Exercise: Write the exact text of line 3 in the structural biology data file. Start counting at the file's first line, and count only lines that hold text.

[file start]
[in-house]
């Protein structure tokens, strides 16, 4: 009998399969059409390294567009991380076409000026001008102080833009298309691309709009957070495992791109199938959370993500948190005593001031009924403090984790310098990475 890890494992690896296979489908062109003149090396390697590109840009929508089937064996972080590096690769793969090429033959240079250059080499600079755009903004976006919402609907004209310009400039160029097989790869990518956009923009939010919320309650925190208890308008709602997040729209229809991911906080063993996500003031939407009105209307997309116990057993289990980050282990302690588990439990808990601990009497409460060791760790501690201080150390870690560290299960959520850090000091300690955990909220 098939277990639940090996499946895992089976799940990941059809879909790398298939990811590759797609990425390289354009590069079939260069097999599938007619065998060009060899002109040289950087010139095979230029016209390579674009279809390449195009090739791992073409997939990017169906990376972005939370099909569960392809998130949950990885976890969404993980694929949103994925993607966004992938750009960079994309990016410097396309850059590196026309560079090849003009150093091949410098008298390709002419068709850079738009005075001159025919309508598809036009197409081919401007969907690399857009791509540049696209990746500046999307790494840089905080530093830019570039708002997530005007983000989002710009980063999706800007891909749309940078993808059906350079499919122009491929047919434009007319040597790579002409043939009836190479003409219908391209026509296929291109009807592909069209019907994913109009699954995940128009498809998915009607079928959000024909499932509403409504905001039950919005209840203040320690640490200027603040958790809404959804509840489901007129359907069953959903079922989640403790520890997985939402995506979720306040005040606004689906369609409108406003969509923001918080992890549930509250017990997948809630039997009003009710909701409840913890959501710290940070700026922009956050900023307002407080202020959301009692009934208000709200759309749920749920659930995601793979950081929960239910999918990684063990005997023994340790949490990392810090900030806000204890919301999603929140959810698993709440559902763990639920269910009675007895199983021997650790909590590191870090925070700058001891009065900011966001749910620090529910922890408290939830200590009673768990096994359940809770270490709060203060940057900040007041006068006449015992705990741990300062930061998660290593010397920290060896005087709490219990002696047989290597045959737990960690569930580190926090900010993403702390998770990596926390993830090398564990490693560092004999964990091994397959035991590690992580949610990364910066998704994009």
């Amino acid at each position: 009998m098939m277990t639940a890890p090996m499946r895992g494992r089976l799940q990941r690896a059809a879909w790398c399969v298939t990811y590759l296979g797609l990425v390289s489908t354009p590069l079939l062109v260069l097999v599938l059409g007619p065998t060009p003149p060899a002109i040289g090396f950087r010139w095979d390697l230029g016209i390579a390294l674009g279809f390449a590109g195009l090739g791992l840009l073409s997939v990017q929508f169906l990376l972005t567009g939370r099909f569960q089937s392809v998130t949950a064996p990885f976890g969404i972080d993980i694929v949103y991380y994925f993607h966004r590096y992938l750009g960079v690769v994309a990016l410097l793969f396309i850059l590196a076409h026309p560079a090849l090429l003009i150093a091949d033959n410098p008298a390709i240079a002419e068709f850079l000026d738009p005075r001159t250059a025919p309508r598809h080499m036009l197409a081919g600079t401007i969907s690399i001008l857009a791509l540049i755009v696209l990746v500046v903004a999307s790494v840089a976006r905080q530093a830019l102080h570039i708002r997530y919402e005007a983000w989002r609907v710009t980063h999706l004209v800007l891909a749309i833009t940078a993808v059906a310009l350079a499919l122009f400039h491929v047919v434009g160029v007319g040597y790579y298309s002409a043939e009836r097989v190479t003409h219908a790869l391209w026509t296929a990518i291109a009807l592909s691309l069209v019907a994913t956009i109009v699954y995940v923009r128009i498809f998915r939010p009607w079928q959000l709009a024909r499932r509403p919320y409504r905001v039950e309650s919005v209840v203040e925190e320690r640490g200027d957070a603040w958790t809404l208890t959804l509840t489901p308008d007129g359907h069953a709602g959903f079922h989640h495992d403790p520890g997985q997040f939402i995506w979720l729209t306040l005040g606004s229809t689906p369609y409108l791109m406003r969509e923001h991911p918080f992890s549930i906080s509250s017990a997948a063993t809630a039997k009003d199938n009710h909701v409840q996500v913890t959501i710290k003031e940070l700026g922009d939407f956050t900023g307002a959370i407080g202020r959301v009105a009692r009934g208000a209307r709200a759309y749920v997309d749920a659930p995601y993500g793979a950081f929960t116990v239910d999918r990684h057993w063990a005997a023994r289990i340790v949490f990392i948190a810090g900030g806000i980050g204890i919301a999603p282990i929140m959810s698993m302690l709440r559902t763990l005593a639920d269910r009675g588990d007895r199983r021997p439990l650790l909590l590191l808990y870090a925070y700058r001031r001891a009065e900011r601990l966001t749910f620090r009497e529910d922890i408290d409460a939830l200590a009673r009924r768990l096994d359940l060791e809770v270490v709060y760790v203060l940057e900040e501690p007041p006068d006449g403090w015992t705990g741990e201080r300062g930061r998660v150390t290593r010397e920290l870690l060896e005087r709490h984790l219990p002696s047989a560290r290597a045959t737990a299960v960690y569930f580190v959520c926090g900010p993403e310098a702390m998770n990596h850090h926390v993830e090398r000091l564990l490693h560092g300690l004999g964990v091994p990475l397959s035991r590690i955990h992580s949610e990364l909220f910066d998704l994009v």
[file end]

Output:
């Amino acid at each position: 009998m098939m277990t639940a890890p090996m499946r895992g494992r089976l799940q990941r690896a059809a879909w790398c399969v298939t990811y590759l296979g797609l990425v390289s489908t354009p590069l079939l062109v260069l097999v599938l059409g007619p065998t060009p003149p060899a002109i040289g090396f950087r010139w095979d390697l230029g016209i390579a390294l674009g279809f390449a590109g195009l090739g791992l840009l073409s997939v990017q929508f169906l990376l972005t567009g939370r099909f569960q089937s392809v998130t949950a064996p990885f976890g969404i972080d993980i694929v949103y991380y994925f993607h966004r590096y992938l750009g960079v690769v994309a990016l410097l793969f396309i850059l590196a076409h026309p560079a090849l090429l003009i150093a091949d033959n410098p008298a390709i240079a002419e068709f850079l000026d738009p005075r001159t250059a025919p309508r598809h080499m036009l197409a081919g600079t401007i969907s690399i001008l857009a791509l540049i755009v696209l990746v500046v903004a999307s790494v840089a976006r905080q530093a830019l102080h570039i708002r997530y919402e005007a983000w989002r609907v710009t980063h999706l004209v800007l891909a749309i833009t940078a993808v059906a310009l350079a499919l122009f400039h491929v047919v434009g160029v007319g040597y790579y298309s002409a043939e009836r097989v190479t003409h219908a790869l391209w026509t296929a990518i291109a009807l592909s691309l069209v019907a994913t956009i109009v699954y995940v923009r128009i498809f998915r939010p009607w079928q959000l709009a024909r499932r509403p919320y409504r905001v039950e309650s919005v209840v203040e925190e320690r640490g200027d957070a603040w958790t809404l208890t959804l509840t489901p308008d007129g359907h069953a709602g959903f079922h989640h495992d403790p520890g997985q997040f939402i995506w979720l729209t306040l005040g606004s229809t689906p369609y409108l791109m406003r969509e923001h991911p918080f992890s549930i906080s509250s017990a997948a063993t809630a039997k009003d199938n009710h909701v409840q996500v913890t959501i710290k003031e940070l700026g922009d939407f956050t900023g307002a959370i407080g202020r959301v009105a009692r009934g208000a209307r709200a759309y749920v997309d749920a659930p995601y993500g793979a950081f929960t116990v239910d999918r990684h057993w063990a005997a023994r289990i340790v949490f990392i948190a810090g900030g806000i980050g204890i919301a999603p282990i929140m959810s698993m302690l709440r559902t763990l005593a639920d269910r009675g588990d007895r199983r021997p439990l650790l909590l590191l808990y870090a925070y700058r001031r001891a009065e900011r601990l966001t749910f620090r009497e529910d922890i408290d409460a939830l200590a009673r009924r768990l096994d359940l060791e809770v270490v709060y760790v203060l940057e900040e501690p007041p006068d006449g403090w015992t705990g741990e201080r300062g930061r998660v150390t290593r010397e920290l870690l060896e005087r709490h984790l219990p002696s047989a560290r290597a045959t737990a299960v960690y569930f580190v959520c926090g900010p993403e310098a702390m998770n990596h850090h926390v993830e090398r000091l564990l490693h560092g300690l004999g964990v091994p990475l397959s035991r590690i955990h992580s949610e990364l909220f910066d998704l994009v």